A departing sports
editor reflects on one thing
he learned in college.
The SportsMonday Column
Ups AND DowNs
Michigan's sports teams have had
plenty of highs and lows this year. We
take a look at the best and worst.
FILuNG THE HOLES
The Michigan football team has a
lot of holes to fill this spring. Here's
a look at how they're doing it.
0 April 18, 2005
u rlstpf tackle-fre e spnng game
By Ian Herbert
Daily Sports Editor
In the only contact drill of the day, the Michi-
gan offense fell just short of scoring when soph-
omore quarterback Chad Henne was picked off
by cornerback Leon Hall with one second left.
But there was still time for one more play - a
two-point conversion with no time left. The Wol-
verines lined up Michigan coach Lloyd Carr at
wide receiver and sent him across the back of the
endzone. When the pass was thrown his way, Carr
made a spectacular, diving grab and rolled on the
ground to break his fall. Carr's catch drew a flurry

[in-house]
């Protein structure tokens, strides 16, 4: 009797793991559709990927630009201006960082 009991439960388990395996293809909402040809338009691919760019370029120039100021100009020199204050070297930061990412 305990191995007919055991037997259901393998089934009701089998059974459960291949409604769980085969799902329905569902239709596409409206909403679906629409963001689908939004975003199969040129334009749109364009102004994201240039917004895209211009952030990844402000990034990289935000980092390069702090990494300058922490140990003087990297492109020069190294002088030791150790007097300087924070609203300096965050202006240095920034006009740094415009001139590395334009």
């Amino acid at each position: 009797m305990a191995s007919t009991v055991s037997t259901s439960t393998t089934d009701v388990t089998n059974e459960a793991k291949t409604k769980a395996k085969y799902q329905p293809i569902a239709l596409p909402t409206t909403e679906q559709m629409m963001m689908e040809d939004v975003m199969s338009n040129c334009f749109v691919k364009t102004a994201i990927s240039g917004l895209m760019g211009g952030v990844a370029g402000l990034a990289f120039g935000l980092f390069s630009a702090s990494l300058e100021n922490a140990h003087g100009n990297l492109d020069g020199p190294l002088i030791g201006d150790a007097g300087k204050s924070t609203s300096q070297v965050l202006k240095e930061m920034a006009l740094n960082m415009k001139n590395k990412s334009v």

of cheers from both the 10,000 or so fans in atten-
dance and the Michigan players, who gathered
around and jumped on their coach in celebration.
"I told him right when we got in the locker room
that that was better than any catch I ever made,"
senior wide receiver Jason Avant said. "That was
fantastic. He hasn't made a play like that in my
whole four years here."
Carr, 59, said afterwards that he might have
tweaked his back during the celebration. How-
ever, he was the only one of the Wolverines who
risked injury. Because of numerous injuries
this winter - most nagging, correctable prob-
lems - the annual spring game did not feature
any tackling. Carr said more than a month ago
that anyone who wanted to see a physical game
should wait for the season opener against North-
ern Illinois on Sept. 3.
Without big hitting, one of the main attractions
was freshman running back Kevin Grady. The
highly touted recruit split time with them other run-
ning backs and fit in well with all the other blue
But the coaching staff managed to keep practice
physical with the "Michigan Drill" and a two-min-
In the final two minutes, Henne and the offense
took the ball from their own 35-yard line, but the
quarterback was fairly unsuccessful on his first few
snaps. His first pass attempt was broken up at the
line of scrimmage by inside linebacker Prescott
Burgess, and the next throw was a couple feet
behind junior Steve Breaston, the intended receiv-
er. But then, Henne found his rhythm.
He hit Breaston on two short outs for a first
down and went to his favorite target again on a